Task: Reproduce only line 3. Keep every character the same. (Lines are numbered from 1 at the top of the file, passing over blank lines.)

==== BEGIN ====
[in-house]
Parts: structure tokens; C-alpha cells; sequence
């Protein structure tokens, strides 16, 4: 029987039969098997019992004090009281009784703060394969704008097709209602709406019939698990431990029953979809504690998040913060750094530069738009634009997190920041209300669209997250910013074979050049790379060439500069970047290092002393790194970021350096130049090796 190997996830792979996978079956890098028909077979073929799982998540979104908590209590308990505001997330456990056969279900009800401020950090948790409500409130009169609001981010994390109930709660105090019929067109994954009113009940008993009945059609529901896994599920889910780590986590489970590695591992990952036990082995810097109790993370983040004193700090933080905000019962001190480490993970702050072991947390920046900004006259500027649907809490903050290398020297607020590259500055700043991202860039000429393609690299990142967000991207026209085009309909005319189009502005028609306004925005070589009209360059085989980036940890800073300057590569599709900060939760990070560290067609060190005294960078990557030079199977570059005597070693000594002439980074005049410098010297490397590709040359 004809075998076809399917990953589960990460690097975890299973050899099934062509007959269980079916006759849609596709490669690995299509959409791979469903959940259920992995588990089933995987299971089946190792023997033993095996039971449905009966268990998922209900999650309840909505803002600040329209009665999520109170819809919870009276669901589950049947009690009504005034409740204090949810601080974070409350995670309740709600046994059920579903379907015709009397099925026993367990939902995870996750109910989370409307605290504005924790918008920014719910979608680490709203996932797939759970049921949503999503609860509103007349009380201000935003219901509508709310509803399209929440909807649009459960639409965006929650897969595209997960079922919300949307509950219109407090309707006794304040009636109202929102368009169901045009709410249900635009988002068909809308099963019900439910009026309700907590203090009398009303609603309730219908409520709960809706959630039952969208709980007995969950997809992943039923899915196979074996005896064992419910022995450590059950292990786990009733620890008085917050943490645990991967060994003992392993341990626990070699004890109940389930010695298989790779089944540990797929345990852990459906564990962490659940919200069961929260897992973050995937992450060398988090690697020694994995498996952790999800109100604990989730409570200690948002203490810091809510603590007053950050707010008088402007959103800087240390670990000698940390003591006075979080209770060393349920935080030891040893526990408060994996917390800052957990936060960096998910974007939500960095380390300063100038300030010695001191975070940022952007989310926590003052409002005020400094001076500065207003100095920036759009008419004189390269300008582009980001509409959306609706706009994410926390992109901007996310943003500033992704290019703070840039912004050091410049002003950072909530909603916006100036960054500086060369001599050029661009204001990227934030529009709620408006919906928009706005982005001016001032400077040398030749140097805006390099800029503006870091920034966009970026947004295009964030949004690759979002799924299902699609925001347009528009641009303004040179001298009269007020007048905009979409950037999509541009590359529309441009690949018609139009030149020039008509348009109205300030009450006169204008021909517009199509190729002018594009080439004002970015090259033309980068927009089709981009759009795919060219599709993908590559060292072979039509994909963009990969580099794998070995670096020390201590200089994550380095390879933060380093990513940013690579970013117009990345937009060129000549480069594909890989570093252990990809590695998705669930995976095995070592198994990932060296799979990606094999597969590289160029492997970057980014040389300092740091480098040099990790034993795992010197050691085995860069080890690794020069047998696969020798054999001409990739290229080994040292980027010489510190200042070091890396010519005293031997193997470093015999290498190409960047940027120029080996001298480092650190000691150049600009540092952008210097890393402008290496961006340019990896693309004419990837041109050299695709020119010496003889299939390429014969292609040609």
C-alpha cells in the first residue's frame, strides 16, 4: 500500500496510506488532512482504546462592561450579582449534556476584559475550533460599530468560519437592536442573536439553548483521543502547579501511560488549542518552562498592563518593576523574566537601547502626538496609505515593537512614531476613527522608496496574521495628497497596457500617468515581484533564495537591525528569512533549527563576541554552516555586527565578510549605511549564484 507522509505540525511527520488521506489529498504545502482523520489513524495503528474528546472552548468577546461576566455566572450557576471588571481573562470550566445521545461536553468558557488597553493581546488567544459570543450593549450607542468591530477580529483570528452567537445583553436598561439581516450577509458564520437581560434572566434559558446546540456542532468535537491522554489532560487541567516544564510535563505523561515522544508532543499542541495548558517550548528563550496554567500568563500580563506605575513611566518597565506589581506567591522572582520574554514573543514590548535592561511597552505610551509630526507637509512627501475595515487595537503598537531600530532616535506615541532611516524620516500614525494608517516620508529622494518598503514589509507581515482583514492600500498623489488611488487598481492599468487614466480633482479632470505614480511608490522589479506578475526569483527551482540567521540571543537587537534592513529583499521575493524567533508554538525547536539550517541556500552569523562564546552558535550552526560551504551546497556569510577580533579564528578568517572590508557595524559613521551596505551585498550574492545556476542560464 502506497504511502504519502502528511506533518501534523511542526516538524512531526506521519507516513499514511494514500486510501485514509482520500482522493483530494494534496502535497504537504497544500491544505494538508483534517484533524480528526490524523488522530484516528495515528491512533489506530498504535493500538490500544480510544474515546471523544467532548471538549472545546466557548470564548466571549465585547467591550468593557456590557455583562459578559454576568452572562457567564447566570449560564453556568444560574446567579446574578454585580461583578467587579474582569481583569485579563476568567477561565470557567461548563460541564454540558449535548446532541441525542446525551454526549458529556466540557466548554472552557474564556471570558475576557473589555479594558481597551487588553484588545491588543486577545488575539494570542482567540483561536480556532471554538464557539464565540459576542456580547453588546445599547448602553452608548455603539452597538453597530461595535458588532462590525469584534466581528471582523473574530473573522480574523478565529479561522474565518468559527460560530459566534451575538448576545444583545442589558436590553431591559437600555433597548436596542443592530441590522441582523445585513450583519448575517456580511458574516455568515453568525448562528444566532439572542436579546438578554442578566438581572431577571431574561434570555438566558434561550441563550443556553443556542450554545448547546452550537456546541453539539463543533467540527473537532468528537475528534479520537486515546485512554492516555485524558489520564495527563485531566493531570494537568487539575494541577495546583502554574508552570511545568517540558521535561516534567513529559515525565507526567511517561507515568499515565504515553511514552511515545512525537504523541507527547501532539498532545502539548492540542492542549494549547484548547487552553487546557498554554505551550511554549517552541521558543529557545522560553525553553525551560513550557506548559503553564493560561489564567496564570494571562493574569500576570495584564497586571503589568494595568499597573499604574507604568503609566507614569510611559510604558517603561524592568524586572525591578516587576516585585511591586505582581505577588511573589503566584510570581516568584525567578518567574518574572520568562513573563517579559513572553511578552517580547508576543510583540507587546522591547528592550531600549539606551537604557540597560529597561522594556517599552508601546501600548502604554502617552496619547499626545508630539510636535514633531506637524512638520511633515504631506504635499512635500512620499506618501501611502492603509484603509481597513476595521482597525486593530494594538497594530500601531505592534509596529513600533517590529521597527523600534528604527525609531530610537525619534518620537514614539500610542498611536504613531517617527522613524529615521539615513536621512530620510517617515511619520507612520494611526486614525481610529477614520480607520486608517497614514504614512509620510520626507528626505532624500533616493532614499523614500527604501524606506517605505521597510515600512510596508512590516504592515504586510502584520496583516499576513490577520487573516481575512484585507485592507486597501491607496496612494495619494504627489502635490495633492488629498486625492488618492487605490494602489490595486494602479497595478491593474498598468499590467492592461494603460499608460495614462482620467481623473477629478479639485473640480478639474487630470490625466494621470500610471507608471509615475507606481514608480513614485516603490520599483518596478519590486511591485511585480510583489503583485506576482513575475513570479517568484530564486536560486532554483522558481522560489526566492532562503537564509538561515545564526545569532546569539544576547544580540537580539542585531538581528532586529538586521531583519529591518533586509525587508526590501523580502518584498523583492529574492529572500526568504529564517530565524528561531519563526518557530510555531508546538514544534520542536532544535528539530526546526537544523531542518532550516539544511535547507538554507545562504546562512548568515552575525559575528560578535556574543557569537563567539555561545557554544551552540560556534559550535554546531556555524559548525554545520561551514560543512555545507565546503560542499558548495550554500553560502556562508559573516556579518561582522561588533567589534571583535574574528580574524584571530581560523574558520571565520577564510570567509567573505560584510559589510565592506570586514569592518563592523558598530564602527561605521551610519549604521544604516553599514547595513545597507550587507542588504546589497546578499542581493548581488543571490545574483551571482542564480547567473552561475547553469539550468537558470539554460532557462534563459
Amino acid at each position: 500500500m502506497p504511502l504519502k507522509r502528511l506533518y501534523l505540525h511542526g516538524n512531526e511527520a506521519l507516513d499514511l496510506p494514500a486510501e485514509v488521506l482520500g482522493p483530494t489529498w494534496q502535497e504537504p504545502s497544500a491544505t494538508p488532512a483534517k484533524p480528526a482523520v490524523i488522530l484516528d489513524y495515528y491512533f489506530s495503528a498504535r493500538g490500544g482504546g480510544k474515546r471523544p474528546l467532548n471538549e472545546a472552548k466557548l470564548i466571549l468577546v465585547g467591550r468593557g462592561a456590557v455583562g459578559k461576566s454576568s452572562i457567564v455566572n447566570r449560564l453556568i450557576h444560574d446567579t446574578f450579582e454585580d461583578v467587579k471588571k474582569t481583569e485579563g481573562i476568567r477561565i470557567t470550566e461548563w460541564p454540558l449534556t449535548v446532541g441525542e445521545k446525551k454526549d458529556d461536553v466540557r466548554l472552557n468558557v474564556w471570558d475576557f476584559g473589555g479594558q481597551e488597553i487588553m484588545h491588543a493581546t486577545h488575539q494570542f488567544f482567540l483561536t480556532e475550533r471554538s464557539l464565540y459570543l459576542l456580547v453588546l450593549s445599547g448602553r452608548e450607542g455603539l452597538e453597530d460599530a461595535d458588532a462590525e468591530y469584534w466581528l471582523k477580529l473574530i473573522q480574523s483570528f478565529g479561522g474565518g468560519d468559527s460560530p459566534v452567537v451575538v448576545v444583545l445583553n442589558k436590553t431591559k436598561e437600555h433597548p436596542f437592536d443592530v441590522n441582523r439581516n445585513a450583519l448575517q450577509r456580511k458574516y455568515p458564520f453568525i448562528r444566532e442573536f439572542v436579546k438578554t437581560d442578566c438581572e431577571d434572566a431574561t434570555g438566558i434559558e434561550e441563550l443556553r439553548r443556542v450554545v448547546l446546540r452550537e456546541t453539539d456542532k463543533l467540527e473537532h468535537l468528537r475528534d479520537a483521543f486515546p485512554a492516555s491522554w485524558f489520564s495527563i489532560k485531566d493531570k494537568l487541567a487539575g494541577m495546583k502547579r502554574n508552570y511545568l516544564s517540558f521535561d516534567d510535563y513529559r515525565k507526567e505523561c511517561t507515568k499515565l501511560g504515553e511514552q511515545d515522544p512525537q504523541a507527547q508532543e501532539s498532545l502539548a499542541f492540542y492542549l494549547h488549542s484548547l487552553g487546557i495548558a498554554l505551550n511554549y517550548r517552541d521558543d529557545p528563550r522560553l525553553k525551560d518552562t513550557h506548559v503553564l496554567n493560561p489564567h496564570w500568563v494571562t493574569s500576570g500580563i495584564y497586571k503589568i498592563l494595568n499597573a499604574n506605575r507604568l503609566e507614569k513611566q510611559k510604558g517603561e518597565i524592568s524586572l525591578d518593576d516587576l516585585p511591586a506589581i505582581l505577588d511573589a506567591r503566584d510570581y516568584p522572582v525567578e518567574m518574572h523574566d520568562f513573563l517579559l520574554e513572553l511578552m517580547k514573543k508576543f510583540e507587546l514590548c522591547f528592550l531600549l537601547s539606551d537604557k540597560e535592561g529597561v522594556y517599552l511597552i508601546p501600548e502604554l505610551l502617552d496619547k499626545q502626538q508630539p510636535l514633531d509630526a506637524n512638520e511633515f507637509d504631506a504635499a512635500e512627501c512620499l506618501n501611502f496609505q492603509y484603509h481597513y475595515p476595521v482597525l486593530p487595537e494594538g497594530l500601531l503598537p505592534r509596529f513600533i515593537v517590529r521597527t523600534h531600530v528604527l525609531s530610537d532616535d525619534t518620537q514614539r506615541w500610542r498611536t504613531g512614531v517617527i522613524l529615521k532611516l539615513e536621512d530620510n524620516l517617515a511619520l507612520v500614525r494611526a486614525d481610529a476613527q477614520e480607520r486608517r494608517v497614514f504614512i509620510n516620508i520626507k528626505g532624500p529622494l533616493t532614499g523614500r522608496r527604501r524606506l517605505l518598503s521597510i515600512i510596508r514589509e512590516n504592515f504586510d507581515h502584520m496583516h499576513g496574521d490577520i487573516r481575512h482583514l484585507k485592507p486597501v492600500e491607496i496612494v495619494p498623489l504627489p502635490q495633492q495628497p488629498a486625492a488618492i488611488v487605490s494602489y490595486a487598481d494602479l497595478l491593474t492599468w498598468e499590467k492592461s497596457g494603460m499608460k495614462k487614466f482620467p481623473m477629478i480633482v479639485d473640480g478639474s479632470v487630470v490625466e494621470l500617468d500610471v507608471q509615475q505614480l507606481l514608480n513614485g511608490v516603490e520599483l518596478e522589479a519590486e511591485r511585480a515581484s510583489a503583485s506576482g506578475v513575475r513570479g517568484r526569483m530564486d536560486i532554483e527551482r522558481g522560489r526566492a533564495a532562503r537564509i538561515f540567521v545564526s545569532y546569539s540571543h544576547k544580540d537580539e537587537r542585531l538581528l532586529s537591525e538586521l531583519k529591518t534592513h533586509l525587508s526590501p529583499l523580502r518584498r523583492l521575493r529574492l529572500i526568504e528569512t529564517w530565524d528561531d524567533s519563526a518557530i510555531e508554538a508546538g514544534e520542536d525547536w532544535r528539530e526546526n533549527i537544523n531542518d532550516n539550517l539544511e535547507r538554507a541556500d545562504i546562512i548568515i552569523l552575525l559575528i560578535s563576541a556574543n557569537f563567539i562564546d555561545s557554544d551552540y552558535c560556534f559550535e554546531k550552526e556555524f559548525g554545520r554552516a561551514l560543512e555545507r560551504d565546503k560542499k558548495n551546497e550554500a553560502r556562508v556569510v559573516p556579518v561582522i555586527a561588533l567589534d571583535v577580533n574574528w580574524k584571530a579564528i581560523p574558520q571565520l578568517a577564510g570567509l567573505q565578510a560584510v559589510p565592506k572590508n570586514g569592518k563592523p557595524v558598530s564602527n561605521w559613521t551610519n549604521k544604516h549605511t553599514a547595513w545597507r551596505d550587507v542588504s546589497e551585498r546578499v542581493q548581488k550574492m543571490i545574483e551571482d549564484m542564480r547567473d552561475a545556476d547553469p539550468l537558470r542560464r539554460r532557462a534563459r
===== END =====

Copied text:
């Protein structure tokens, strides 16, 4: 029987039969098997019992004090009281009784703060394969704008097709209602709406019939698990431990029953979809504690998040913060750094530069738009634009997190920041209300669209997250910013074979050049790379060439500069970047290092002393790194970021350096130049090796 190997996830792979996978079956890098028909077979073929799982998540979104908590209590308990505001997330456990056969279900009800401020950090948790409500409130009169609001981010994390109930709660105090019929067109994954009113009940008993009945059609529901896994599920889910780590986590489970590695591992990952036990082995810097109790993370983040004193700090933080905000019962001190480490993970702050072991947390920046900004006259500027649907809490903050290398020297607020590259500055700043991202860039000429393609690299990142967000991207026209085009309909005319189009502005028609306004925005070589009209360059085989980036940890800073300057590569599709900060939760990070560290067609060190005294960078990557030079199977570059005597070693000594002439980074005049410098010297490397590709040359 004809075998076809399917990953589960990460690097975890299973050899099934062509007959269980079916006759849609596709490669690995299509959409791979469903959940259920992995588990089933995987299971089946190792023997033993095996039971449905009966268990998922209900999650309840909505803002600040329209009665999520109170819809919870009276669901589950049947009690009504005034409740204090949810601080974070409350995670309740709600046994059920579903379907015709009397099925026993367990939902995870996750109910989370409307605290504005924790918008920014719910979608680490709203996932797939759970049921949503999503609860509103007349009380201000935003219901509508709310509803399209929440909807649009459960639409965006929650897969595209997960079922919300949307509950219109407090309707006794304040009636109202929102368009169901045009709410249900635009988002068909809308099963019900439910009026309700907590203090009398009303609603309730219908409520709960809706959630039952969208709980007995969950997809992943039923899915196979074996005896064992419910022995450590059950292990786990009733620890008085917050943490645990991967060994003992392993341990626990070699004890109940389930010695298989790779089944540990797929345990852990459906564990962490659940919200069961929260897992973050995937992450060398988090690697020694994995498996952790999800109100604990989730409570200690948002203490810091809510603590007053950050707010008088402007959103800087240390670990000698940390003591006075979080209770060393349920935080030891040893526990408060994996917390800052957990936060960096998910974007939500960095380390300063100038300030010695001191975070940022952007989310926590003052409002005020400094001076500065207003100095920036759009008419004189390269300008582009980001509409959306609706706009994410926390992109901007996310943003500033992704290019703070840039912004050091410049002003950072909530909603916006100036960054500086060369001599050029661009204001990227934030529009709620408006919906928009706005982005001016001032400077040398030749140097805006390099800029503006870091920034966009970026947004295009964030949004690759979002799924299902699609925001347009528009641009303004040179001298009269007020007048905009979409950037999509541009590359529309441009690949018609139009030149020039008509348009109205300030009450006169204008021909517009199509190729002018594009080439004002970015090259033309980068927009089709981009759009795919060219599709993908590559060292072979039509994909963009990969580099794998070995670096020390201590200089994550380095390879933060380093990513940013690579970013117009990345937009060129000549480069594909890989570093252990990809590695998705669930995976095995070592198994990932060296799979990606094999597969590289160029492997970057980014040389300092740091480098040099990790034993795992010197050691085995860069080890690794020069047998696969020798054999001409990739290229080994040292980027010489510190200042070091890396010519005293031997193997470093015999290498190409960047940027120029080996001298480092650190000691150049600009540092952008210097890393402008290496961006340019990896693309004419990837041109050299695709020119010496003889299939390429014969292609040609």